Addiction is a disease that impacts millions of people nationwide. Not only do those who are physically dependent on drugs and alcohol become affected, but so do those around them. For this reason, addiction is often referred to as a “family disease.” When addiction infiltrates your family, you might not be fully aware of it at the time. You may be suspicious that your loved one is addicted to drugs or alcohol, but not fully sure how to determine that. With it being highly common for individuals to hide their addiction, it is important to know what to look for so that you can provide the support most appropriate for this situation.
Do You Have a Loved One Hiding Addiction?
Having a loved one who struggles with addiction is extremely difficult, especially from an emotional standpoint. But, because the nature of an addict is to hide their behaviors from others, it can be difficult to notice that they may be dealing with something as painful as this particular disease. Your loved one might be hiding an addiction if they exhibit or engage in specific behaviors.
Their Mood is Unpredictable
Regardless of what substance is being abused, it is common to see those addicted to drugs or alcohol experience mood swings that are unexplainable, unannounced, or unpredictable. Your loved one might be displaying agitated or irritable behavior, fits of anger, extreme euphoria followed up by deep depression, and even detachment from others. Of course everyone experiences mood swings from time to time, but if your loved one is hiding addiction, they are more frequent and noticeable.
They Become Withdrawn
If your loved one suddenly becomes withdrawn from you and/or others in their lives, they may be attempting to hide their addiction. No one who is hooked on drugs or alcohol actively wants to become secretive about their addiction, but facing others with the truth can be too much to bear. Your loved one may spend less time with you, hole themselves up in their home, cut off communication with friends and family members, and even stop participating in activities that they once truly enjoyed.
They Begin Changing Physically
Most mind-altering substances impact a user’s appearance in one way or another. For example, someone who abuses cocaine, Adderall, or meth may quickly lose weight and develop skin sores. Someone who is abusing alcohol may gain weight fast and develop poor hygiene practices. Either way, when a loved one’s physical appearance begins to change without any other reasonable explanation, there is a possibility that they may be abusing drugs or alcohol.
Financial Problems Arise
Supporting a drug or alcohol addiction gets expensive fast. Therefore, your loved one might begin displaying noticeable financial challenges, such as inability to pay bills, afford groceries, or engage in any other normal spending behaviors. They may begin asking people for loans but never paying them back or they may even resort to stealing from others. One of the most noticeable signs that a loved one is hiding addiction is when cash starts to run low and they resort to abnormal ways of obtaining money (like stealing or prostitution).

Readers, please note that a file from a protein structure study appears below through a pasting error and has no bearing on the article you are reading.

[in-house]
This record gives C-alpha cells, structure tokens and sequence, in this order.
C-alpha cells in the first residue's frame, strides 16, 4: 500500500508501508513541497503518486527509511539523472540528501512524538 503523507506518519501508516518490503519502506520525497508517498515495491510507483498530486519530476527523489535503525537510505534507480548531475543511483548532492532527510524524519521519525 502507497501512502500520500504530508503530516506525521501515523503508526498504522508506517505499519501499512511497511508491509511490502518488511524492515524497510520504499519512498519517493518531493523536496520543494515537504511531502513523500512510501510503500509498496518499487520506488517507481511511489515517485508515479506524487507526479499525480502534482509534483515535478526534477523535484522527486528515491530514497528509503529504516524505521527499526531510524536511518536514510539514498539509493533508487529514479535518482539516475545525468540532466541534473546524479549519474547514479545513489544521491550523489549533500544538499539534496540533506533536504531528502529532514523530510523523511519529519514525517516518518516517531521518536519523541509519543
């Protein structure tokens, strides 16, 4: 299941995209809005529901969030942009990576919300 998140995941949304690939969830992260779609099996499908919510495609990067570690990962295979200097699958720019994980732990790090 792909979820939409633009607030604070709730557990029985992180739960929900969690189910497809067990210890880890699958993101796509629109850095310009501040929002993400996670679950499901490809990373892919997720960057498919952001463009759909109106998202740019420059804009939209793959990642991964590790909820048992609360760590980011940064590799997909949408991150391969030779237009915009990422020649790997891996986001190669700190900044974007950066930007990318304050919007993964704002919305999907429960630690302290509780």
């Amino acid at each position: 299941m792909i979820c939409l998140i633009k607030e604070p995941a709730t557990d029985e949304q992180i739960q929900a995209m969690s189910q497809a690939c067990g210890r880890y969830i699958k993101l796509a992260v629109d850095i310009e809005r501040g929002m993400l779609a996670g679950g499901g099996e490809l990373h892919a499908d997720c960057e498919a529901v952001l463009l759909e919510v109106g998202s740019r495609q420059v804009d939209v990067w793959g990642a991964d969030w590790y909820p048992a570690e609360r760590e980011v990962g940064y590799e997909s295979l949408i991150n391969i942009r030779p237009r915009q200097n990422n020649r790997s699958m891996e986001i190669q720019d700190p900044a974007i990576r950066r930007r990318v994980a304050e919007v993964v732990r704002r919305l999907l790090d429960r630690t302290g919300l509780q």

Withdrawal Symptoms Develop
Anytime anyone is dependent on a substance, they will develop withdrawal symptoms when they are unable to use. This is a token sign of addiction, as it shows that your loved one’s body cannot function well without the presence of the substance of their choice. Therefore, your loved one might experience nausea, vomiting, diarrhea, stomach cramps, headaches, sweats and chills, and a general overall sense of feeling ill. These symptoms can easily be excused away, however they tend to happen rather fast and can be immediately alleviated when use starts up again.
What Should You Do If Your Loved One is Hiding An Addiction?
It can be extremely distressing to know that your loved one is hiding addiction from you. Chances are you want your loved one to feel comfortable coming to you with anything, even something as serious as addiction. But the fact that they have not sought you out for help is not a reflection on you, rather a reflection of the disease of addiction. If you come to the conclusion that your loved one is addicted to drugs or alcohol, there are a few things that you can do to help:
- Approach them with a nonjudgmental, understanding tone. Share what you have noticed and ask if they are struggling with a substance abuse problem.
- Encourage your loved one to seek professional treatment. Let them know that you can help look for treatment options for them.
- Support your loved one by being careful not to enable them. This means do not engage in any behaviors that allow them to continue to use drugs or alcohol.
- Set boundaries as soon as possible. Someone who is addicted to drugs or alcohol can quickly infiltrate your life in a number of negative ways. Therefore, setting boundaries can help keep you close to them but not so close that they affect your quality of life.
If you suspect that your loved one is hiding addiction from you, do not be afraid to reach out to your own support system. Speaking with them can help make the situation clearer and provide you with the support you need during this difficult time.
Addiction Treatment in St. Augustine
Reaching out for help can be difficult for anyone who is experiencing a substance use disorder. If your loved one needs help overcoming their active addiction, do not be afraid to contact our team right now. We can help you and your loved one get on the road to recovery as quickly as possible. Contact us right now.